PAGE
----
1. Do you consider the first line to be an important part of a story? If so, why?
No. First lines can be an important to set the tone and engage the reader, but not always. They also can help the author get started. I used to think they were critical, but the Pulitzer Prize-winning novel, Lonesome Dove, begins,
When Augustus came out on the porch the blue pigs were eating a rattlesnake – not a very big one.
It’s hardly a memorable line, but within a few pages you’re hooked for the next 900. Sometimes I think first lines gain importance retrospectively if the book attains a level of literary acclaim.
2. Do you find first lines easy to come up with, or challenging? Do you have a technique, or a ritual, that you go by to make it easy?
I think first lines can be challenging, but sometimes they just flow. Sometimes it’s a struggle, but it’s the early, exciting stage of a new project, so it’s a fun challenge. It definitely helps to propel me forward. When I’m writing a profile of someone I just interviewed, the opening line is like kick-starting the engine.
I have no technique. I just have feelings that come out as words.
3. What consequences, if any, do you think there are in having a badly written first line?
If by badly written, you mean poorly constructed, cumbersome, convoluted or otherwise confusing – it’s sudden death. Your book goes back on the shelf or the reader flips to the next article in the magazine. This pertains mostly to unknown and amateur authors. But a first line is like a first impression. It’s why supermarkets put fresh produce in the entrance. A badly written opening line tells the reader that either you have no talent or you don’t care, either way, it won’t be read.
4. What’s your favourite first line that you’ve ever read? And can you recall a worst?
Tough question. Some of my favorite books have uneventful first lines, but they introduce some powerful first paragraphs. I recently read “Stiff – The Curious Lives of Human Cadavers” by Mary Roach. Her opening line is funny and sets the tenor of the book,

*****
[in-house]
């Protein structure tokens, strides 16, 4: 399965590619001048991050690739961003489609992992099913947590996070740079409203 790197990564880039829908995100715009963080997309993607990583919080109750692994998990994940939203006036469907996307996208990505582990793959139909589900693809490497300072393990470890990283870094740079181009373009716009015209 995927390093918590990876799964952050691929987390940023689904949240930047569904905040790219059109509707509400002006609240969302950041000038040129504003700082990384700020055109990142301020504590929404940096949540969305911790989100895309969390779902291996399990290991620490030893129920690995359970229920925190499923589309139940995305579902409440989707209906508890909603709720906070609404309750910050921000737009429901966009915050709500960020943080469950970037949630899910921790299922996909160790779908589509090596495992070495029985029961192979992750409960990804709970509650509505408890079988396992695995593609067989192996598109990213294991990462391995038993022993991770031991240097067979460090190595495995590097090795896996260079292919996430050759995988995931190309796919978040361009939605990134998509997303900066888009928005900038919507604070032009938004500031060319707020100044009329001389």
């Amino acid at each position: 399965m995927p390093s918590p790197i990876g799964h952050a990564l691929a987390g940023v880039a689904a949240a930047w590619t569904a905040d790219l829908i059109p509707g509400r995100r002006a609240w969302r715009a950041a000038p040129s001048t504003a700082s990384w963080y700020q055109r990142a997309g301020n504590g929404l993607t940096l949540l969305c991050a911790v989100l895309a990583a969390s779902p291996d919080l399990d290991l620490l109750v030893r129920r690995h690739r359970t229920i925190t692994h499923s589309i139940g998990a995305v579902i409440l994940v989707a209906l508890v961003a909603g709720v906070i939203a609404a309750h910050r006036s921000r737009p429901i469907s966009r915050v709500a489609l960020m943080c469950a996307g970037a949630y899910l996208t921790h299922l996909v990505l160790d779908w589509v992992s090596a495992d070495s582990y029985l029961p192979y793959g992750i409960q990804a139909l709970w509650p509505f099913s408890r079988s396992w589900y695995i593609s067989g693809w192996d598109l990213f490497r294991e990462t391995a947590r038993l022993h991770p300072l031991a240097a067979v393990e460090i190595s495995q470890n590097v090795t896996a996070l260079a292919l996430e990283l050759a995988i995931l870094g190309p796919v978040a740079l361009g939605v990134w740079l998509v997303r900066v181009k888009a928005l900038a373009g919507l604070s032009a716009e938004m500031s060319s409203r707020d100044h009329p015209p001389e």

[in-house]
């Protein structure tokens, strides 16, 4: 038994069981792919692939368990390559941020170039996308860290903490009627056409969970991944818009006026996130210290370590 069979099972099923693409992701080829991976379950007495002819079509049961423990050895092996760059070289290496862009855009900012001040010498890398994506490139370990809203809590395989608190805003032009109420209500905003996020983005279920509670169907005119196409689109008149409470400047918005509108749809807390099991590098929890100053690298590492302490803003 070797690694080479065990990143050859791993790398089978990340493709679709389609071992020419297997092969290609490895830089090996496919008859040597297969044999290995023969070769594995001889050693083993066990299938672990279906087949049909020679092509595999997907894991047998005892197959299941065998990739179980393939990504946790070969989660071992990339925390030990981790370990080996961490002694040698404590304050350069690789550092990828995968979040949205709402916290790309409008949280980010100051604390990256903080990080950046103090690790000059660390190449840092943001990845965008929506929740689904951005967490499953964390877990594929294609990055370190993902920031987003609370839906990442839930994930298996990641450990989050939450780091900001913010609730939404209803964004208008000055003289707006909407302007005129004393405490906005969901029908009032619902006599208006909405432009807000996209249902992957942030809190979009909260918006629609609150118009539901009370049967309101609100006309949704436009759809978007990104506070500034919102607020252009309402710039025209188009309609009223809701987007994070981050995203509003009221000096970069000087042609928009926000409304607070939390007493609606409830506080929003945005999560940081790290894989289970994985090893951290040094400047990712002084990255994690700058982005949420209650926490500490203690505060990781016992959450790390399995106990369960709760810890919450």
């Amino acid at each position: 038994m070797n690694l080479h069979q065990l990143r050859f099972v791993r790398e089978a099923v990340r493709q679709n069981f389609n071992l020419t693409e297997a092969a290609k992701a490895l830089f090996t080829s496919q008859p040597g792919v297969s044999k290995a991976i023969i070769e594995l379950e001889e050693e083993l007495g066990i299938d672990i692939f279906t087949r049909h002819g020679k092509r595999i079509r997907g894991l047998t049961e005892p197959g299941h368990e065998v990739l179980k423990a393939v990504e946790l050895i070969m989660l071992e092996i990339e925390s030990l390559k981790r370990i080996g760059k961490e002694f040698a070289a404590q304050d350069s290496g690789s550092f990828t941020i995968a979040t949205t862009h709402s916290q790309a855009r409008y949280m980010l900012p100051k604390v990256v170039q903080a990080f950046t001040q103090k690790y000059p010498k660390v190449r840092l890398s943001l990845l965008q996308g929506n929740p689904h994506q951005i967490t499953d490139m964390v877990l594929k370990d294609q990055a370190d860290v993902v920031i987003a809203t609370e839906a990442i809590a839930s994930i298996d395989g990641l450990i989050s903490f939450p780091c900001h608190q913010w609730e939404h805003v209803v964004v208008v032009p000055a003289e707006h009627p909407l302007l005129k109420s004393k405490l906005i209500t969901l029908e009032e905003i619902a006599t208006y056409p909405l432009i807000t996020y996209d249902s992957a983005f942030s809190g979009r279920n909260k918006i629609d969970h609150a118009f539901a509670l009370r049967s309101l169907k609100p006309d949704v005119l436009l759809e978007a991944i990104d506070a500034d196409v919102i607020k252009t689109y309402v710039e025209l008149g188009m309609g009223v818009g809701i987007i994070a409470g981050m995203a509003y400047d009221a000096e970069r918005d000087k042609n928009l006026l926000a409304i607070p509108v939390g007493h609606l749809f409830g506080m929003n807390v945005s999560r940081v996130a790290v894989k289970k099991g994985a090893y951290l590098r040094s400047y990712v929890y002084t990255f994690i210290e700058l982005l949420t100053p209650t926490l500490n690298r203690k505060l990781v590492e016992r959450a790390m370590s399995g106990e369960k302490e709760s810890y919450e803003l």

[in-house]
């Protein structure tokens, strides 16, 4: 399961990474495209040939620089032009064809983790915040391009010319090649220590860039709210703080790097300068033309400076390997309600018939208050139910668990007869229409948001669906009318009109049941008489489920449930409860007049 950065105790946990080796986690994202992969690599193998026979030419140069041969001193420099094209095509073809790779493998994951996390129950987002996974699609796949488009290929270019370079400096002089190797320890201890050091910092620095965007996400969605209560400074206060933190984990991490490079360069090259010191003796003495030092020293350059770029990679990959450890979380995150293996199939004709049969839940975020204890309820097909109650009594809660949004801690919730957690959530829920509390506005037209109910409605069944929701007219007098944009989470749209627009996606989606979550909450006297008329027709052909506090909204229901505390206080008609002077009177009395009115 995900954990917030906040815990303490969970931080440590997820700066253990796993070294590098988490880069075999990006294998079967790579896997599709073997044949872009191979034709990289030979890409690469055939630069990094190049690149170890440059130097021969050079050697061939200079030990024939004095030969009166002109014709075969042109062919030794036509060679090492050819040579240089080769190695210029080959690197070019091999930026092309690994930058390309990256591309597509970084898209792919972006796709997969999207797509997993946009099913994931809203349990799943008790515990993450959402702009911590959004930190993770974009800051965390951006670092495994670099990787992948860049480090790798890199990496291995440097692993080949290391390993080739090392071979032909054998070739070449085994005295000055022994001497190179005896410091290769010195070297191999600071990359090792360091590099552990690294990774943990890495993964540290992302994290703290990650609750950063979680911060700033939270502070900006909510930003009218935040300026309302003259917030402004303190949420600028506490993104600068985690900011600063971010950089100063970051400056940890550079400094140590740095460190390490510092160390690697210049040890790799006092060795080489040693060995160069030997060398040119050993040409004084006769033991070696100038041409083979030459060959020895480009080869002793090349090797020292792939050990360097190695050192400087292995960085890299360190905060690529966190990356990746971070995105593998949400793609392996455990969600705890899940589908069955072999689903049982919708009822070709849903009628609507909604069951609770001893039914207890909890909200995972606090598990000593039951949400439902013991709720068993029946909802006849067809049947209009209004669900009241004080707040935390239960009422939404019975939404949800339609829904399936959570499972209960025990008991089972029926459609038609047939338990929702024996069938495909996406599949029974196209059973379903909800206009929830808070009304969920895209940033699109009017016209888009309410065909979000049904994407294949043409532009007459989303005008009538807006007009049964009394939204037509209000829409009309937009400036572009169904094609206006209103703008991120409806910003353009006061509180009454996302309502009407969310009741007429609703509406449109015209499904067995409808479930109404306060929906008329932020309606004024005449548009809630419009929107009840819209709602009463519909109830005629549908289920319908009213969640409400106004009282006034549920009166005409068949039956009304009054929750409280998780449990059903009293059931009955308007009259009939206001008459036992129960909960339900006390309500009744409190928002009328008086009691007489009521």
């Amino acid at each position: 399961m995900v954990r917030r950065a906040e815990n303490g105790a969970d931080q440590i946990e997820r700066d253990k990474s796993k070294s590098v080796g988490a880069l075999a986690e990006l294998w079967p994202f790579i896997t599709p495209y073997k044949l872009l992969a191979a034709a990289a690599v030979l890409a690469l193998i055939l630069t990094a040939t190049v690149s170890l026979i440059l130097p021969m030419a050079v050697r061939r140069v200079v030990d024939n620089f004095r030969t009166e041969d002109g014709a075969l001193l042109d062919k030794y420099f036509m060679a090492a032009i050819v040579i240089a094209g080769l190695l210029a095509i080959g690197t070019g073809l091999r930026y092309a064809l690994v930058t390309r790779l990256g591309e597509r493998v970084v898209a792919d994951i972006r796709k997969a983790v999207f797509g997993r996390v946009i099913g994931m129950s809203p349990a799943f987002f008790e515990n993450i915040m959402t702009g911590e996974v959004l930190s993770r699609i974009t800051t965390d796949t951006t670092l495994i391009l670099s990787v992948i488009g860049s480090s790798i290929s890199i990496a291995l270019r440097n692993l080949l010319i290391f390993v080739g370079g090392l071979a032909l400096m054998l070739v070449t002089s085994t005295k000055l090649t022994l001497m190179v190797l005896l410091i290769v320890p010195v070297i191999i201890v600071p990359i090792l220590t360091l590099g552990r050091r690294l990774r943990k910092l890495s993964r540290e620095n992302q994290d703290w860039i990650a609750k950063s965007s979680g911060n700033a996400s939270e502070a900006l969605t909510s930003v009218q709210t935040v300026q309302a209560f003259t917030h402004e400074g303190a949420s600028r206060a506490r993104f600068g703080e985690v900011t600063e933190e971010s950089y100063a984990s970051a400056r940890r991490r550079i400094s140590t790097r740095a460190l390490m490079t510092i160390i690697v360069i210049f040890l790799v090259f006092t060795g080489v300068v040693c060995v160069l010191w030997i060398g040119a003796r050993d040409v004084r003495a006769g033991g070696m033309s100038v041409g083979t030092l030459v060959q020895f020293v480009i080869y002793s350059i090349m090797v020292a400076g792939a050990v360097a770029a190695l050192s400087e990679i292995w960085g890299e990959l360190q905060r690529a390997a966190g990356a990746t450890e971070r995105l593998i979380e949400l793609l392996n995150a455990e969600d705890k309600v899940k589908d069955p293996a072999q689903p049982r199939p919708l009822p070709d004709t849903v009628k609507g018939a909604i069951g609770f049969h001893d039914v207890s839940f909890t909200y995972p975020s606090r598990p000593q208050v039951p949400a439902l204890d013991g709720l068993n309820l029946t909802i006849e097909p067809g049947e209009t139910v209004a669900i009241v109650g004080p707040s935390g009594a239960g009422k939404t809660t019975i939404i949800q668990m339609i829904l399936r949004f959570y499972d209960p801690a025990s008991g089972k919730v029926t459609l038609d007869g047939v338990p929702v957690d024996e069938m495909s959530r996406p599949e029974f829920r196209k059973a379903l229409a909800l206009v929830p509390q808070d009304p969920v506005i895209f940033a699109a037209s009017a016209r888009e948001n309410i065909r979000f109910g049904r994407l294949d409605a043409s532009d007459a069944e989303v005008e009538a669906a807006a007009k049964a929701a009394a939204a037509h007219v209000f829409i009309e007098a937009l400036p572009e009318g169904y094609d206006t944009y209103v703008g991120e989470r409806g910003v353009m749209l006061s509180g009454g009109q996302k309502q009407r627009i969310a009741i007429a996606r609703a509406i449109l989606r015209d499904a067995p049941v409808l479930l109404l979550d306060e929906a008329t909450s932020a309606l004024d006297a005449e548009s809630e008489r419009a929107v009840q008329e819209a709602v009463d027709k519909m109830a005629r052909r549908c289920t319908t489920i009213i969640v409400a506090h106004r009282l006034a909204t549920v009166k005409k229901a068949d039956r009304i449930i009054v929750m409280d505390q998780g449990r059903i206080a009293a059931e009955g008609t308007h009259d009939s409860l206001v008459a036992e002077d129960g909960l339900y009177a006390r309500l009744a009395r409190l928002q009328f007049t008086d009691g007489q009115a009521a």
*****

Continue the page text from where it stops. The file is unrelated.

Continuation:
The way I see it, being dead is not terribly far off from being on a cruise ship.
5. What is one of your own best first lines?
It’s the one I wrote for an upcoming novel, but I can’t reveal it just yet.
6. We’re all sharing here! What’s one of your worst first lines?
Did the sun just come out or did you just smile at me?
(hey I’m a writer and an ex-cop; I’ve spent a lot of time in bars)
7. What are some things a first line *shouldn’t* be? What are some things that you’ve read in first lines that really rubs you the wrong way?
I think it’s obvious when a first line is trying too hard to be a first line. It’s as if you can tell the writer placed too much importance on it and consequently over-wrote it. They shouldn’t be distinct from the initial experience. It really doesn’t matter how good it is, as long as it isn’t bad.
One of my pet peeves in magazine articles or blogs is when a writer opens with a definition. “Websters defines success as…” Shoot me.
8. Do you have any suggestions for other authors on how to write a great first line? Have you heard any great advice yourself?
I’m a fan of longer, cumulative sentences, but I think there is a danger if your first line is too long. If it’s going to be long, it better be brilliant. It should be good enough to hold the reader’s interest through the next line, then the opening sequence. If you can grab the reader there, within that opening scene, you’re well on your way. My advice is to make it very good, make it a perfect sentence, not necessarily a memorable one. “Call me Ishmael,” by itself, doesn’t do it for me. If that line were followed by a dreadful book, no one would have ever said, “Too bad the book was lousy; it had a great opening line.”
For an unknown author or an amateur, it’s better for the first line to be polished than remarkable.
A book is an experience. It begins with a great cover, an intriguing title, then a well-crafted opening line that leads the reader thru a portal into the world of the story. It should be a part of the experience, like a professional butler who leads you into a magnificent home; you’re there for the home not the butler, but it helps. That being said, rarely do first lines remain a part of our literary memory if the rest of the book was mediocre.
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